Saturday 10 February 1940
|Confiscation of Jewish property by "the Oberburgermeister" (the mayor of mayors). (Schultze, Federal Archive).|
The familiar pattern of the past week, with the Soviets launching probing attacks that occasionally gain some ground, continues. There are minor Soviet advances in the Munasuo swamp and the Merkki sector, both of which have few fixed defenses and rely primarily on barbed wire and infantry defenses.
The Soviet 7th and 13th Armies on the Karelian Isthmus make final preparations for a full-scale assault on the heart of the Mannerheim Line.
Winter War Army Operations: Siberian ski troops attack Finnish defenses. The Finns can ski, too, though, so the Siberian troops have no advantage.
Battle of the Atlantic: Four German freighters leave Vigo, Spain to run the Allied blockade.
U-48 (Kapitänleutnant (Kptlt.) Herbert Schultze) stops Dutch freighter Burgerdijk 40 miles off Land's End, England. It then sinks the ship. All of the crew survive after spending the night in a lifeboat.
British wooden minesweepers HMS Salve and HMS Servitor are using the new electrified cable which they drag behind to explode magnetic mines. They have their first success today when they explode a mine on a sunken lightship.
The British detain US freighter West Chatala at Gibraltar for a few hours, then release her.
Convoy OA 89 departs Southend, OB 89 departs Liverpool, and SL 20 departs Freetown.
Luftwaffe: Adolf Galland, a veteran of the Spanish Civil War who has flown ground attack planes, is transferred at his request to fighters with JG 27.
Holland: The Dutch government announces that it will build, with Italian technical assistance, three battlecruisers to defend the Dutch East Indies.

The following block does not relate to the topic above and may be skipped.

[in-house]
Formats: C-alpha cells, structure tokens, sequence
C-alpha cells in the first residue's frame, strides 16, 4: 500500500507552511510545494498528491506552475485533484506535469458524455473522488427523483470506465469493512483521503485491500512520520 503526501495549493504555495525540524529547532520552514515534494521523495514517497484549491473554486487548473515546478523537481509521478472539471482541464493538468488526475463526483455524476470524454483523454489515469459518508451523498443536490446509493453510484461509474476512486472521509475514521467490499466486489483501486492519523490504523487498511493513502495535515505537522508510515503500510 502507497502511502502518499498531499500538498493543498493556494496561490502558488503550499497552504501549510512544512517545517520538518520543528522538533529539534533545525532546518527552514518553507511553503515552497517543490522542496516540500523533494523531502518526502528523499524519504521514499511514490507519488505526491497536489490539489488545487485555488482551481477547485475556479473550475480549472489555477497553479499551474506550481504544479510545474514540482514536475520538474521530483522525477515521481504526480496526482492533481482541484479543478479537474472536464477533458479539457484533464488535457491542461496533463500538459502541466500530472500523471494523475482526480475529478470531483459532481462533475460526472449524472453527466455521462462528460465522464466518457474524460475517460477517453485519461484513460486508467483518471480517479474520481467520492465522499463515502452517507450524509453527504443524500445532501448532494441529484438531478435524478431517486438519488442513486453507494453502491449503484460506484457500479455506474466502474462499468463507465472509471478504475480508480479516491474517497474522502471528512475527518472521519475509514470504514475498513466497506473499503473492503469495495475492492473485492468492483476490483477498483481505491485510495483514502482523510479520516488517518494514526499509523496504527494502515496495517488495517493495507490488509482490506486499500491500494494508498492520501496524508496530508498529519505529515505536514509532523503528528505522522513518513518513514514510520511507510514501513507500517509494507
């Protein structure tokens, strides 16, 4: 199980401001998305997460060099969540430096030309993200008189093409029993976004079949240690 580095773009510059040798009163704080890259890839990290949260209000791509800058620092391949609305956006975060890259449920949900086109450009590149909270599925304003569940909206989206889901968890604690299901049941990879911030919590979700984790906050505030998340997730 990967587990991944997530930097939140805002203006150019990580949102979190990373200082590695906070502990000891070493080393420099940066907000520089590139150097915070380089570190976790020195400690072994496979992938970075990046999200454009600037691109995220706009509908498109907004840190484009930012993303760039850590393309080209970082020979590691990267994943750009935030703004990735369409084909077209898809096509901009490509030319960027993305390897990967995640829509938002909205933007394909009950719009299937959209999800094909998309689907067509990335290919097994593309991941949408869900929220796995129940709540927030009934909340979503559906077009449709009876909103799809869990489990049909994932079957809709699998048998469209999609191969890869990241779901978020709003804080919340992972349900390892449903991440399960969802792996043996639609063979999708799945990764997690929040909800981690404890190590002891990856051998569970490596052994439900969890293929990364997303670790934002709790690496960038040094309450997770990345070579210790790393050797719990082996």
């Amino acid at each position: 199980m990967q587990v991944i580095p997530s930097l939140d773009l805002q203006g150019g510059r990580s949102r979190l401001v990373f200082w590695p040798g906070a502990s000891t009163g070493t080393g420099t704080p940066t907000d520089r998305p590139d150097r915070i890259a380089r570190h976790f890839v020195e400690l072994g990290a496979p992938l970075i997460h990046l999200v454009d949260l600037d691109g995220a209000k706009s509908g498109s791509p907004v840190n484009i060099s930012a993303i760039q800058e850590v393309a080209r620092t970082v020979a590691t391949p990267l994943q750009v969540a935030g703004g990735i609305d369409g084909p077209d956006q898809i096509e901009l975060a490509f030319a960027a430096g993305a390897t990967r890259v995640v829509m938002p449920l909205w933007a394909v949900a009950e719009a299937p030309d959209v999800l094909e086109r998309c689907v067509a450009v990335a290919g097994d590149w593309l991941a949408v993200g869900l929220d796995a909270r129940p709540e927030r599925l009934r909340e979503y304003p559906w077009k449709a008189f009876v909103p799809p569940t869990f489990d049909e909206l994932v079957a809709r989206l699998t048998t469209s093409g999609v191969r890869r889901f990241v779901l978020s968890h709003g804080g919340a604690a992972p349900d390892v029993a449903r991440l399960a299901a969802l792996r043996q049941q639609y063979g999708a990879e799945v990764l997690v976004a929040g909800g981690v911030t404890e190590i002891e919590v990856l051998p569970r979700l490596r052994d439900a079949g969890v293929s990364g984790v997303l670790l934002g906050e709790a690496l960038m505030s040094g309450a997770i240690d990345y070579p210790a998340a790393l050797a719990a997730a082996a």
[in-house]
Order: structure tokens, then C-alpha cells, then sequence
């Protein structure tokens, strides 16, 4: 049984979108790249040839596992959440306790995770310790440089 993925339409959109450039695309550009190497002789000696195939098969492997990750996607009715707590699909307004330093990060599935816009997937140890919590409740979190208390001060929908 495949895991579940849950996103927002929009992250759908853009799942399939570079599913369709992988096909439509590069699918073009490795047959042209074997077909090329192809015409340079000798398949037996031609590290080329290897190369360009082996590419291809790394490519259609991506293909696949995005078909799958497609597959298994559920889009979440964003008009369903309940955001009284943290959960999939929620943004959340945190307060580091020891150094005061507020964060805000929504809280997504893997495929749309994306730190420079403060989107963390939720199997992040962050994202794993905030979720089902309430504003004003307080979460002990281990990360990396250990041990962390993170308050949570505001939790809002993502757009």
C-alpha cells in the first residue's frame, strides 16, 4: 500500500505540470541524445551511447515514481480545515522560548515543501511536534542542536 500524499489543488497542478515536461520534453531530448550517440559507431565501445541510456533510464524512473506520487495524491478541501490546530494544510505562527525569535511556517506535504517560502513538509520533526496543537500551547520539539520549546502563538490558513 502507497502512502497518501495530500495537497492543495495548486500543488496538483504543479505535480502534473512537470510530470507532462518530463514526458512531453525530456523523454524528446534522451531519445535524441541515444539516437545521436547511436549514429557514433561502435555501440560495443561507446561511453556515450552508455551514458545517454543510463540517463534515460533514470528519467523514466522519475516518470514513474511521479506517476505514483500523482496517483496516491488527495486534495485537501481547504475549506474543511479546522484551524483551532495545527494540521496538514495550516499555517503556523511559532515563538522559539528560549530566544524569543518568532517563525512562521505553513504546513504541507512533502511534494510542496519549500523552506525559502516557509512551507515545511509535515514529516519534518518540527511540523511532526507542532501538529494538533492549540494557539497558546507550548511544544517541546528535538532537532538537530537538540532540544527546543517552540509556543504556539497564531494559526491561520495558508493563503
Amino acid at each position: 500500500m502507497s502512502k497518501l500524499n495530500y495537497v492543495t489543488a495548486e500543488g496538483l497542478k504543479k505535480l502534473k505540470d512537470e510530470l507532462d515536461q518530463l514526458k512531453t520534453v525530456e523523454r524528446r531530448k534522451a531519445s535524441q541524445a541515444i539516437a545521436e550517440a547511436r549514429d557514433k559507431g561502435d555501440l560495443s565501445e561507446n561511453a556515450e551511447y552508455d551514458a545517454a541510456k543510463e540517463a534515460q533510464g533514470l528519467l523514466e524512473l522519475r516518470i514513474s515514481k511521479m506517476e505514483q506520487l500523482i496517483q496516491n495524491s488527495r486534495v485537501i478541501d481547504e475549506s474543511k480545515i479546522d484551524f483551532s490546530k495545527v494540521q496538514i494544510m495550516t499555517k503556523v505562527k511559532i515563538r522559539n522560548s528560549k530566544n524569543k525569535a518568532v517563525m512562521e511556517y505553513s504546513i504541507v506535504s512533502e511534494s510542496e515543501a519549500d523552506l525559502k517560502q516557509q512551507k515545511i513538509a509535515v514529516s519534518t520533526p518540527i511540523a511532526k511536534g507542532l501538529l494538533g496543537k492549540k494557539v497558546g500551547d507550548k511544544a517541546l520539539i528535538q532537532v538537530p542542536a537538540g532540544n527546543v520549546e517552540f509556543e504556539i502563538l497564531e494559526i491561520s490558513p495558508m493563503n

Sweden: The government protests to Moscow about the sinking of the Swedish freighter Wirgo by Soviet bombers on 5 February 1940.
Soviet Homefront: Stepan Bandera becomes the leader of his group of the Ukrainian National Movement (OUN-B) in Krakow. Their goal is the creation of an independent Ukrainian state.
Holocaust: The Reichsprotektor of Bohemia-Moravia (former Czechoslovakia), Baron von Neurath, imposes new restrictions on Jewish commerce. He orders the closing of Jewish-owned textile, clothing and leather goods stores. He also orders the sale of jewelry, gold, silver, platinum, and art owned by Jews.
China: The Shangtung Operation continues. Japanese 21st Infantry Division, 32nd Infantry Division, and 5th Independent Mixed Brigade continue occupying the Shangtung peninsula.
|BRITISH ARMY FRANCE 1940. Members of a mule transport company of the Royal Indian Army Service Corps on parade in France, 10 February 1940.|
February 1940February 1, 1940: Second Battle of Summa
February 2, 1940: Soviet Assaults at Summa February 3, 1940: Soviets Capture a Bunker
February 4, 1940: Peace Talks in Stockholm
February 5, 1940: Allies to Invade Norway
February 6, 1940: Careless Talk Costs Lives
February 7, 1940: IRA Terrorists Executed
February 8, 1940: Spies!
February 9, 1940: The Welles Mission
February 10, 1940: Confiscation of Jewish Goods
February 11, 1940: Soviets Attack Mannerheim Line
February 12, 1940: Breaches In Mannerheim Line
February 13, 1940: Soviets Inching Forward in Finland
February 14, 1940: Soviets Batter Mannerheim Line
February 15, 1940: Finns Retreat
February 16, 1940: Altmark Incident
February 17, 1940: Manstein and Hitler Discuss Fall Gelb
February 18, 1940: Operation Nordmark
February 19, 1940: King Gustav Says No
February 20, 1940: Falkenhorst Commands Weserubung
February 21, 1940: Radar Advances
February 22, 1940: Friendly Fire
February 23, 1940: Soviets Present Their Demands
February 24, 1940: Fall Gelb Revised
February 25, 1940: Mr. Welles Comes to Visit
February 26, 1940: Battle of Honkaniemi
February 27, 1940: Finns Retreat Again
February 28, 1940: Overseas Volunteers Help Finland
February 29, 1940: Finns Accept Soviet Terms In Principle